Hidden handwritten draft of the King James ‘authorized’ Bible discovered

Some argue that this ancient manuscript proves how the Bible is, in fact, a work of fiction. The King James Bible was created after King James I ordered 47 translators to produce an ‘authorized’ version of the Bible that would support the English Church over Puritan influence in earlier texts.

Kept hidden away for centuries among ancient manuscripts lodged in the Cambridge college remains an ancient manuscript which turned out to be the EARLIEST known DRAFT of the King James Bible—arguably the most widely read work of literature in the English language.

But why does this matter so much?

Well, the Bible is a compilation of ancient early texts and translations, and this ancient manuscript shows how one of the translators in charge of translating the King James Bible—Samuel Ward—made several drafts and corrections—based on earlier versions of the Bible—in order to obtain the King James Bible.

Author Samuel Ward was one of a team of seven men in Cambridge who worked on the translation of the King James Bible.

Samuel Ward (1572–1643) via Wikipedia, public domain

The manuscript was discovered by American scholar Jeffrey Miller who came across some 70 handwritten papers believed to date back between 1604 and 1608 in ancient archives, containing biblical commentary, with Greek and Hebrew notes. The manuscript had eluded researchers in the past because it was mislabeled—remaining undetected and without any study for centuries.

Miller argues how the discovery of the manuscript will help fill in gaps that will allow us to better understand how the bible—which was published d in 1611—came to be.

“There was a kind of thunderstruck, leap-out-of-the-bathtub moment,” Miller, told the New York Times in an interview.

“But then comes the laborious process of making sure you are correct.”

You can watch a video from the Wall Street Journal with Professor Jeffrey Miller at this YouTube link.

The first known draft of the King James Bible screenshot via YouTube

The King James Bible is the English translation of the Christian Bible made for the Church of England which began in 1604 and was completed in 1611. The books of the King James Version contain the 39 books of the Old Testament, as well as an intertestamental section containing 14 books of the Apocrypha, and the 27 books that make up the New Testament.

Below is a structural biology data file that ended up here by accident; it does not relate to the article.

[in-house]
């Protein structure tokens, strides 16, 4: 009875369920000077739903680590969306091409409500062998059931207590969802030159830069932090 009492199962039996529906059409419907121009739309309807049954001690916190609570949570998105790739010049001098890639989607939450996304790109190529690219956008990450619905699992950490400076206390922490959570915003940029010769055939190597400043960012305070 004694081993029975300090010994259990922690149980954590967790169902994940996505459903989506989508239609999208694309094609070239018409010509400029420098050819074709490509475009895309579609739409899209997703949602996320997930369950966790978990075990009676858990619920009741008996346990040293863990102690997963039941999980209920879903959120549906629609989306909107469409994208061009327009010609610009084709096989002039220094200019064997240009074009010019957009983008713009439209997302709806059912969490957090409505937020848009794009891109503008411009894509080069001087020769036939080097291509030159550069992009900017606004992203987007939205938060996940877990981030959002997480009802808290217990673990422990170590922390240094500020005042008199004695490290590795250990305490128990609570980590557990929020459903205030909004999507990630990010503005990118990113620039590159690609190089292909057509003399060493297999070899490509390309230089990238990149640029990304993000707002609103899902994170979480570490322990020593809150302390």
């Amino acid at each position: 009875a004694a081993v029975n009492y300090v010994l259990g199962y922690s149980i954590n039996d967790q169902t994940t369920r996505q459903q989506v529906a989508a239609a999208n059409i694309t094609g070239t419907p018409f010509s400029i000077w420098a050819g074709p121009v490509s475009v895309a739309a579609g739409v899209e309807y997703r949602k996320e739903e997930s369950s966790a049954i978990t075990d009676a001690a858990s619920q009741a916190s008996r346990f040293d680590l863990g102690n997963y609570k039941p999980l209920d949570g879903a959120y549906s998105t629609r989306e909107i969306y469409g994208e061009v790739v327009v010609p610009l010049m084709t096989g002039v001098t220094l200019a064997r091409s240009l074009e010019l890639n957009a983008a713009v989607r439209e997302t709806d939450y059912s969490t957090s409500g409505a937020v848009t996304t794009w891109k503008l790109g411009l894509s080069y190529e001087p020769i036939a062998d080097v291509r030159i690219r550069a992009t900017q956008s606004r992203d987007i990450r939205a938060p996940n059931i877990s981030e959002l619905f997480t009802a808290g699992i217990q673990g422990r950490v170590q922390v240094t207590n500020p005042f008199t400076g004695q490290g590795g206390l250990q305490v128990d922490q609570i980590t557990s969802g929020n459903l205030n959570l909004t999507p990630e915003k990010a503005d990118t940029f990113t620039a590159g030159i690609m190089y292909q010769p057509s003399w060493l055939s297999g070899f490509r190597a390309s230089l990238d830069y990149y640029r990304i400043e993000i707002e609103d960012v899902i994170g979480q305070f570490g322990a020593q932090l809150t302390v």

The KJB is the result of 7 translators working in teams working in London, Oxford, and Cambridge. King James I ordered them to produce an ‘authorized’ version of the Bible that would support the English Church over Puritan influence in earlier texts.

James in 1586, age 20 via Wikipedia, public domain

Many authors argue that entire sections of the original texts of the Bible were cut out from the ‘finished product’ and notable people and events were entirely omitted from the finished text.

Related: A story of time dilation and an eagle that resurrects the dead that didn’t make the cut in most Bibles

Writing about the discovery, Miller— from Montclair State University in New Jersey—indicates how Ward’s ‘draft’ “helps to reveal about one of the 17th century’s most extraordinary cultural achievements.”

“It points the way to a fuller, more complex understanding than ever before of the process by which the KJB, the most widely read work in English of all time, came to be,” added Miller.

Discoveries like these raise questions on how much translators influenced the final product and whether or not, the King James Bible is today an ancient text based on the actual truth and events that occurred thousands of years ago.

Related: A Mesopotamian deity worshipped for creating humans and his hybrid dragon –in the Bible?

More about literary scholar Jeffrey Alan Miller’s important work below:

Like it? Share with your friends!


Your email address will not be published.